Why You Should Blanch Vegetables Before Freezing Them

Buying vegetables in bulk is a good way to save on already cheap (or not so) vegetables. Many of them can be stored for weeks in a cool and dry place, but even the most zealous vegetable lovers can find themselves with an excess of usefulness. At such moments, you turn to the freezer.

But, unlike ginger or even tomatoes , it’s not enough to put raw vegetables like carrots or broccoli in a plastic freezer bag and put them in the fridge. This can negatively affect the taste, texture and even color of vegetables. To keep your vegetables as long as possible, you need to blanch them first.

In her article on freezing carrots, professional household economist Getty Stewart explains that blanching is more effective in stopping the enzymatic action (which “ages” carrots) than simply freezing:

Carrots, like most vegetables, contain enzymes that keep them aging even after harvest, even in our refrigerator. The aging process does not stop at low temperatures – even at negative temperatures. To stop the enzymes and preserve flavor, color, texture, and nutrient loss, you need to blanch vegetables , including root vegetables like carrots, before freezing. Fortunately, blanching is very easy.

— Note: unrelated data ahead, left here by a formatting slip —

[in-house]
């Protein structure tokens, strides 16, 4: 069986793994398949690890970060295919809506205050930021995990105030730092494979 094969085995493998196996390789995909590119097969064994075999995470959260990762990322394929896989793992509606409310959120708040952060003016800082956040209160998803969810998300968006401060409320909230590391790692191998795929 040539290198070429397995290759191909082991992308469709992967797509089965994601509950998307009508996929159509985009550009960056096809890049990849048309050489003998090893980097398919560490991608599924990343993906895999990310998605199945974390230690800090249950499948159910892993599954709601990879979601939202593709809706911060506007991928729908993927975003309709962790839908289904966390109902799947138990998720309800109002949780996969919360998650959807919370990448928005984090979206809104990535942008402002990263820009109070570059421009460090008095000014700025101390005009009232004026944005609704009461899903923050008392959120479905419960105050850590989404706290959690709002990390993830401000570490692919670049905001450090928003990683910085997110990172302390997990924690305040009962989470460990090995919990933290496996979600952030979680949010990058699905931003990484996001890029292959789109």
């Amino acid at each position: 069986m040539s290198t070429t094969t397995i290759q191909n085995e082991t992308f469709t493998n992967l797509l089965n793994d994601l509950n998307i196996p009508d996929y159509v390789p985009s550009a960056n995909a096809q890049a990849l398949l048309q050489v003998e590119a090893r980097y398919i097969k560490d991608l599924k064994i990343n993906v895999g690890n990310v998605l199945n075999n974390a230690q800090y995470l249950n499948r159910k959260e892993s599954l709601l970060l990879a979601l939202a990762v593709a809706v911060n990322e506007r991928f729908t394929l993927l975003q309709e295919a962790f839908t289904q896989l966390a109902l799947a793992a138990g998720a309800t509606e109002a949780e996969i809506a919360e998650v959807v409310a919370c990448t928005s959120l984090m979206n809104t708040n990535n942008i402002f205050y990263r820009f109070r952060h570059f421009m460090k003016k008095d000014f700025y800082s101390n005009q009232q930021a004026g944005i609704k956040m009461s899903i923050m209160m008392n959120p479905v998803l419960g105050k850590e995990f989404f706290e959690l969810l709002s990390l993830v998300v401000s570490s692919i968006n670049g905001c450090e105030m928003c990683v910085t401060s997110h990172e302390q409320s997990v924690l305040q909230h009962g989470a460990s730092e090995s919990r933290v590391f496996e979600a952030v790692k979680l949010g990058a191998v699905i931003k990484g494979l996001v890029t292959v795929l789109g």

Blanching is very easy. All you need to do is briefly boil the vegetable in boiling water or steam it, then plunge it into an ice bath to stop the cooking process. This stops the enzymatic action which can lead to loss of flavor, color and texture.

However, timing is important. According to the National Center for Home Food Preservation , over or under blanching can cause a number of problems:

Blanching time is critical and depends on the vegetable and its size. Insufficient blanching stimulates enzyme activity and is worse than no blanching. Excessive blanching results in loss of flavor, color, vitamins and minerals.

Luckily, they have a handy blanching timing chart that can be consulted to avoid any of these terrible fates (scroll down the page ). After your vegetables have been boiled in unsalted water for the required time, place them in an ice bath while they are blanched, then dry them completely using clean kitchen towels or a salad bowl. Lay them out on a baking sheet or large plate, then freeze before transferring to a long-term storage bag. Most blanched vegetables can be stored in the freezer for up to a year, and can be cooked straight from the frozen state without defrosting (blanching actually cuts down on cooking time).

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